Social distancing plans will be in place, and there will be markers on the ground to ensure that we keep people six feet away.
Food service in these early months will be delivered to the boxes or people can of course bring their own food, but you can only eat it in your seats. We'll open up the picnic areas as some of the protocols change.
We obviously want to get back as soon as possible to providing that Hollywood Bowl experience, that music under the stars. And so we're working very closely with county health officials to begin to get there.”
Can you make 67% capacity financially viable?
“The LA Philharmonic is a nonprofit, and we have run the Hollywood Bowl for many, many decades. And we take our stewardship of this venue very, very seriously. … Even in the darkest days of the pandemic, back when it was very unclear how much of a Hollywood Bowl season we'd be able to have ... we made a decision as an institution that regardless of what the limitations were on capacity, we were going to give concerts if we could, whether that was 100 people or whether it was 1000 people.
So yes, from a financial perspective, those were pretty significant losses that we were looking at. But we felt that it was important to invest in that, because the Hollywood Bowl is such an important civic space. Yes, as the numbers change, and as the percentage has increased, our losses come down. And so we want to get as many people as we can back safely into the venue. But the economic considerations were just one of the considerations that we made, as we really thought about the relaunch of the Hollywood Bowl.”
Isn't the summer season at the Bowl one of the biggest revenue generators for the LA Philharmonic?
“Absolutely. The Hollywood Bowl is really an engine for the Philharmonic. And it's an enormous part of our business model. Last season, when we had to cancel the Hollywood Bowl season, the economic impact on the association was enormous. It was about a $70 million loss, just in ticket sales related to the Hollywood Bowl.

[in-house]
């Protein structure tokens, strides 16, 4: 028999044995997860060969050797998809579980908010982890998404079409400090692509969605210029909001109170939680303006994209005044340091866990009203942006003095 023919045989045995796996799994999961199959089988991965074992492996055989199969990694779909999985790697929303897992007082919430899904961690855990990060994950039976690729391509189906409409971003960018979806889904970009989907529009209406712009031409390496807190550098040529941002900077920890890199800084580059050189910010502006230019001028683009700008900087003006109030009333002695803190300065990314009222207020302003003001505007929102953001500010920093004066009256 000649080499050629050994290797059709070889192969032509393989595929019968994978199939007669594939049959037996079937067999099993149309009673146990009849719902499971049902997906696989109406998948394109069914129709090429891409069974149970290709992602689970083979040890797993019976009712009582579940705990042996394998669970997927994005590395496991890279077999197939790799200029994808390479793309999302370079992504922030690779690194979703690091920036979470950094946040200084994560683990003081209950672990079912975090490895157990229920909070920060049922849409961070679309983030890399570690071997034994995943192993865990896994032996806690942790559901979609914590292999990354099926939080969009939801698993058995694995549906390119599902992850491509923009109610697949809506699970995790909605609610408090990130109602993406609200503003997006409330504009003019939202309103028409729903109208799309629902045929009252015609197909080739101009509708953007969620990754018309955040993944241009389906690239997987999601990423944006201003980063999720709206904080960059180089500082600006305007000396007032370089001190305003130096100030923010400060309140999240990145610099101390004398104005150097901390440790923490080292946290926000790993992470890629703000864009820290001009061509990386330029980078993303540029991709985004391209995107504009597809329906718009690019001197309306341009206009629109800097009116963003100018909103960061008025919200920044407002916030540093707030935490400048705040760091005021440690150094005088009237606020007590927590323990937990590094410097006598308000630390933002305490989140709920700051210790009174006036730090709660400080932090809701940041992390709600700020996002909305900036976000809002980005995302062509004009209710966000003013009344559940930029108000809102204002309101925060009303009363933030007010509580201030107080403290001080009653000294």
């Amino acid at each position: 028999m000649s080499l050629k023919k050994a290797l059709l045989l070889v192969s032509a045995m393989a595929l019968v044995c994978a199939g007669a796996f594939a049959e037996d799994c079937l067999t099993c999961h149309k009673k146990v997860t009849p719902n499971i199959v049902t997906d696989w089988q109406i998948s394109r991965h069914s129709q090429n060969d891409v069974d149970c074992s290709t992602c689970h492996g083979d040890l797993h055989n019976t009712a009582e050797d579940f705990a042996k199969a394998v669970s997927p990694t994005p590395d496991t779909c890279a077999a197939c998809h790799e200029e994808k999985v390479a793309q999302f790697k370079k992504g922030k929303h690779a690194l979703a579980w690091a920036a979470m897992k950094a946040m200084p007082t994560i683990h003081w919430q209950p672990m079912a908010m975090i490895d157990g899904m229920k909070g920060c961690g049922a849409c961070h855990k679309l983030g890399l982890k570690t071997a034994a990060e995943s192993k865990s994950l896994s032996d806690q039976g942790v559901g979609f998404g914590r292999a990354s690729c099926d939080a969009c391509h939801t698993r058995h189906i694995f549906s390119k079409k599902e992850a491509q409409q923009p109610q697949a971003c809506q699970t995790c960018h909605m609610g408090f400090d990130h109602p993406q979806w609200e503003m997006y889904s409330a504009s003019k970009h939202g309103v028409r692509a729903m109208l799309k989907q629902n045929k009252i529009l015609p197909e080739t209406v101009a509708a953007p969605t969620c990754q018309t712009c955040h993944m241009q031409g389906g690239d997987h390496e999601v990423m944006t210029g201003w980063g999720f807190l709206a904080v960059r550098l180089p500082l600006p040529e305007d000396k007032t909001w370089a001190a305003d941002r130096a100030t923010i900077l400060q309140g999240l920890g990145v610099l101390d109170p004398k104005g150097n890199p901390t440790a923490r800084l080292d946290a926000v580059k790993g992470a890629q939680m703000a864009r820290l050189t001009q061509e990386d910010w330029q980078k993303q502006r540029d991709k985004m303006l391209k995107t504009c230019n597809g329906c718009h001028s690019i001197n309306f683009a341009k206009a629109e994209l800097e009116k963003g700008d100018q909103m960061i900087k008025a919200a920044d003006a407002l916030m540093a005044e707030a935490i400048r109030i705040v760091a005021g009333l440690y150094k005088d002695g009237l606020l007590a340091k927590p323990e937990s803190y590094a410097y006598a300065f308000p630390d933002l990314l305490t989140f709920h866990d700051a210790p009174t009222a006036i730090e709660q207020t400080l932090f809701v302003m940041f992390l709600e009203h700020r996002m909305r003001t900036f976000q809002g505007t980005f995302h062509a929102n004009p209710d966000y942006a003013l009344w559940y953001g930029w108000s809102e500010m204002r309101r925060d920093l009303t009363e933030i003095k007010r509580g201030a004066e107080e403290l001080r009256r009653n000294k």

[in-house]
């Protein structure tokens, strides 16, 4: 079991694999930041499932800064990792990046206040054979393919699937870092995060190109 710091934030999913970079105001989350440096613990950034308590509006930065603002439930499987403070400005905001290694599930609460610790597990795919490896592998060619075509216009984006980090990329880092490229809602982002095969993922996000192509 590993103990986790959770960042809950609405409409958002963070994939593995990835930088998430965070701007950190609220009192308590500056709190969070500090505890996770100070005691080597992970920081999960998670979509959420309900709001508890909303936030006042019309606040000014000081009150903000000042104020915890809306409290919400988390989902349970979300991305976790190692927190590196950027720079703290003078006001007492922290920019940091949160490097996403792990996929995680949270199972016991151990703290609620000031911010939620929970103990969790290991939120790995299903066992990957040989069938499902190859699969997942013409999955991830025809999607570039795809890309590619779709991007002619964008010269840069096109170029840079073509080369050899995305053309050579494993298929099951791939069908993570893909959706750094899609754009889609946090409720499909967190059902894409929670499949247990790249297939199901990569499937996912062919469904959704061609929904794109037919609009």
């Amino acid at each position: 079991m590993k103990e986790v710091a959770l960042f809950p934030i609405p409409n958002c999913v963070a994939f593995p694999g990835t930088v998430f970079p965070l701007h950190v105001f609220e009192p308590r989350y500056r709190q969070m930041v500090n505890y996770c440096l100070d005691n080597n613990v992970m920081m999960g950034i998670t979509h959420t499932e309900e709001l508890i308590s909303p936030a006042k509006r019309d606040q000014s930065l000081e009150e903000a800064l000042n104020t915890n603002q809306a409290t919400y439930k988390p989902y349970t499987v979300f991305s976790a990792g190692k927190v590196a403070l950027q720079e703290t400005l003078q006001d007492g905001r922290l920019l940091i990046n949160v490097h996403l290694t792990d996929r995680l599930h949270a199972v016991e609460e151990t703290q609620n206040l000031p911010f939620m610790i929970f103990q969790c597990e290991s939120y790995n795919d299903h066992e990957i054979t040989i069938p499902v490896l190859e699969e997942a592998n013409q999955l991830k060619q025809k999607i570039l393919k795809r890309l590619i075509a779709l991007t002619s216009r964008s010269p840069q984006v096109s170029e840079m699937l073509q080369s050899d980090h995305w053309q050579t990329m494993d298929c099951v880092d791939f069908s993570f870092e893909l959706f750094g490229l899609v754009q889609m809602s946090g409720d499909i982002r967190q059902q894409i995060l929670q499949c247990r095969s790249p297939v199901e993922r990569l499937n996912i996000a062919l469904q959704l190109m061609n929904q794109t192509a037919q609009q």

And of course, we had other losses from the cancellation of our season in Walt Disney Concert Hall. It's been about a $105 to $110 million loss in revenue for the association. So absolutely we are focused on ... getting back to as much of the Hollywood Bowl season as possible, because it's also an important part of our recovery.”
When will concerts at the Disney Concert Hall resume?
“We're planning to begin concerts in October. And we are very much in the planning right now. There's a little more uncertainty about what the protocols will be. In the fall, though, I suspect that, again, if we continue to manage this crisis as we have been in Los Angeles County, that we will be able to give full concerts at the Hollywood Bowl by the fall. So that is something that we are continuing to monitor.
We're continuing to work very closely with the LA County Department of Health. And we'll be announcing our plans for Walt Disney Concert Hall a little bit later, probably mid-to-late June, when we have a much better sense of what the fall will look like.
That's been one of the big challenges here, is that over the course of this year, the protocols change as the environment changes. And we want to make sure that what we're doing is announcing something that we can deliver.”